Joshua 6:15-21

Joshua 6:15-21

[15] And it came to pass on the seventh  day,  that they rose early  of the day,  and compassed  the city  after the same manner  seven  times:  only on that day  they compassed  the city  seven  times.  [16] And it came to pass at the seventh  time,  when the priests  blew  with the trumpets,  Joshua  said  unto the people,  Shout;  for the LORD  hath given  you the city.  [17] And the city  shall be accursed,  even it, and all that are therein, to the LORD:  only Rahab  the harlot  shall live,  she and all that are with her in the house,  because she hid  the messengers  that we sent.  [18] And ye, in any wise  keep  yourselves from the accursed thing,  lest ye make yourselves accursed,  when ye take  of the accursed thing,  and make  the camp  of Israel  a curse,  and trouble  [19] But all the silver,  and gold,  and vessels  of brass  and iron,  are consecrated  unto the LORD:  they shall come  into the treasury  of the LORD.  [20] So the people  shouted  when the priests blew  with the trumpets:  and it came to pass, when the people  heard  the sound  of the trumpet,  and the people  shouted  with a great  shout,  that the wall  fell down flat,  so that the people  went up  into the city,  every man  straight before him, and they took  the city.  [21] And they utterly destroyed  all that was in the city,  both man  and woman,  young  and old,  and ox,  and sheep,  and ass,  with the edge  of the sword. 

What does Joshua 6:15-21 Mean?

Contextual Meaning

The warriors and priests were to remain silent as they circled the city each time except the last. God evidently used this strategy to impress on the people of Jericho, as well as the Israelites, that the deliverance was not by human might or power. It was by the Spirit of the Lord (cf. Zechariah 4:6). He commanded the final shout on the seventh day to announce His destruction of the wall. It was a shout of victory and joy for the Israelites.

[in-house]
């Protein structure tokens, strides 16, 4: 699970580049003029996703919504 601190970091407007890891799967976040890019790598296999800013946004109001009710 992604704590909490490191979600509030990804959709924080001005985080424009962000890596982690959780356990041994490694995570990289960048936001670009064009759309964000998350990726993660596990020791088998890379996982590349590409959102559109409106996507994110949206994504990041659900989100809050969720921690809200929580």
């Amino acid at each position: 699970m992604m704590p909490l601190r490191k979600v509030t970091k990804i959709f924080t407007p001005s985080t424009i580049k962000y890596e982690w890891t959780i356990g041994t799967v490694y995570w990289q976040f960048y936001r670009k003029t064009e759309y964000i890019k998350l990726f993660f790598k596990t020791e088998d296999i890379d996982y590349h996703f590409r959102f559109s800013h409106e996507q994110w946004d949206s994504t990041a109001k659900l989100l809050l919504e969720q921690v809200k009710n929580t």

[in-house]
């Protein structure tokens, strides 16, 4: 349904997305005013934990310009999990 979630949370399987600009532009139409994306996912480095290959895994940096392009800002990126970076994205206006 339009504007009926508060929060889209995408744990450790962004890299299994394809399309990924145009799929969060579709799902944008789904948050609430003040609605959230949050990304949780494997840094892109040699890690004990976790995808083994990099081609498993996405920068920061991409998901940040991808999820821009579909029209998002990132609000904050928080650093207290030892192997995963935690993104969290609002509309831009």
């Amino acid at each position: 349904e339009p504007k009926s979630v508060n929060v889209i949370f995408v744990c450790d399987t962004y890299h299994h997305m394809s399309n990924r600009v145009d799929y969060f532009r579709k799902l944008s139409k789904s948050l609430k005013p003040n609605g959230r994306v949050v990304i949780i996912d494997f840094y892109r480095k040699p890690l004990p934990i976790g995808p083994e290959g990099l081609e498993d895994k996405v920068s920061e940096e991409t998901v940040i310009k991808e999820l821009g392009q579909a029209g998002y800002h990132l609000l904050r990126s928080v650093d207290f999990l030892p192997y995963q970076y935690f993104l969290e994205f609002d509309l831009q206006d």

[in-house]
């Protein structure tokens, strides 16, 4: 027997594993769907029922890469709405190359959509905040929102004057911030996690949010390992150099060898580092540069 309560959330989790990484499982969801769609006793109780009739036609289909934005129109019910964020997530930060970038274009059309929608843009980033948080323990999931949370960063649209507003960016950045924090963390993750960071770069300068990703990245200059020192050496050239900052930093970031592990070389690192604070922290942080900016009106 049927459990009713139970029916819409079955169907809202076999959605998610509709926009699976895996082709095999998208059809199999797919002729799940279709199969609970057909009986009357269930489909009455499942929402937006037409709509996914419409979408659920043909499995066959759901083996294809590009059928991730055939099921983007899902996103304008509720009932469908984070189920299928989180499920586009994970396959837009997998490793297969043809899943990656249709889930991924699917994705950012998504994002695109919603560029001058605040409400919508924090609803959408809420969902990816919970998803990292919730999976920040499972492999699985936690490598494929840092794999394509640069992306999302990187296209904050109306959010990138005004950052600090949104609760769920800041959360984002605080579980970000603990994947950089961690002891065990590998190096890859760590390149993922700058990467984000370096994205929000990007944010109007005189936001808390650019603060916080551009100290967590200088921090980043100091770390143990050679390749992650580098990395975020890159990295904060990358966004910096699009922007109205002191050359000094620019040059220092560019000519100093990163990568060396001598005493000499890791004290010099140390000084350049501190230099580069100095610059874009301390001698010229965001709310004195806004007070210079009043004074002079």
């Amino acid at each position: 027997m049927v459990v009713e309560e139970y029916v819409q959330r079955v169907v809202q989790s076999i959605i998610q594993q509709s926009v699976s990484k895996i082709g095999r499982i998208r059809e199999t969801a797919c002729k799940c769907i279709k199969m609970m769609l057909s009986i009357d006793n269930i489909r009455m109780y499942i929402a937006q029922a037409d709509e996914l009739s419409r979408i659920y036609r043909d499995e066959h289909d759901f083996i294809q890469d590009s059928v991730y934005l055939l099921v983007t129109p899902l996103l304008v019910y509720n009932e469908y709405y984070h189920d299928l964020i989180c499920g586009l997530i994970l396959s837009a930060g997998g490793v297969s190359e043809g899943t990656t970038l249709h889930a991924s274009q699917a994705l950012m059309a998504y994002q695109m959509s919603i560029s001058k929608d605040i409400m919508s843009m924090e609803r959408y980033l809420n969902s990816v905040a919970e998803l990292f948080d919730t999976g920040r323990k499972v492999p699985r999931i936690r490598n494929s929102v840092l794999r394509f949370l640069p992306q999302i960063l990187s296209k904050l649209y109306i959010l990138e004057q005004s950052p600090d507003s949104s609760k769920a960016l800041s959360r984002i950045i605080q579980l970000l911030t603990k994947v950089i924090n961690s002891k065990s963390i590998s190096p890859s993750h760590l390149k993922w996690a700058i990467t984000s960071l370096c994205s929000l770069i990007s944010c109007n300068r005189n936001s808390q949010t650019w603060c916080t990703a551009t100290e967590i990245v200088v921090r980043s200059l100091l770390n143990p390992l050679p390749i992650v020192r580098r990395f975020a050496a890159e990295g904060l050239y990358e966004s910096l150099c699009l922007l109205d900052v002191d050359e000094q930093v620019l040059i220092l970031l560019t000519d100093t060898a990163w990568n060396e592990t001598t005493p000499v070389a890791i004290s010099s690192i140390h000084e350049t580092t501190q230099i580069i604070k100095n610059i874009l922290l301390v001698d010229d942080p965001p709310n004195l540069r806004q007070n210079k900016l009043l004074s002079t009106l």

"To emphasize the divine intervention, no secondary causes for the collapse of the wall are mentioned. It would be no less a miracle were we to find that God used an earthquake to bring the walls down." [1]
The writer did not explain the reasons for Israel circling Jericho once a day for six days and then seven times the seventh day. This strategy did give the king of Jericho an opportunity to surrender. The uniqueness of this approach undoubtedly impressed everyone with the supernatural character of the victory. It involved almost incredible faith for the Israelites ( Hebrews 11:30). There was probably also some significance to the number seven. This may have impressed the Israelites further that the victory was a complete work of God, following the pattern of the seven days of creation.
"The emphasis on the number seven (fourteen times in this chapter [2]), the use of ceremonial trumpets (made from ram"s horns), the presence of priests, and the prominence of the ark all indicate that the conquest of Jericho was more than a military campaign; it was a religious event. Israel must always remember that the land was God"s gift to them." [3]
"The significance of this repeated marching round the town culminates unquestionably in the ark of the covenant and the trumpet-blast of the priests who went before the ark. In the account before us the ark is constantly called the ark of the Lord, to show that the Lord, who was enthroned upon the cherubim of the ark, was going round the hostile town in the midst of His people; whilst in Joshua 6:8 Jehovah himself is mentioned in the place of the ark of Jehovah." [4]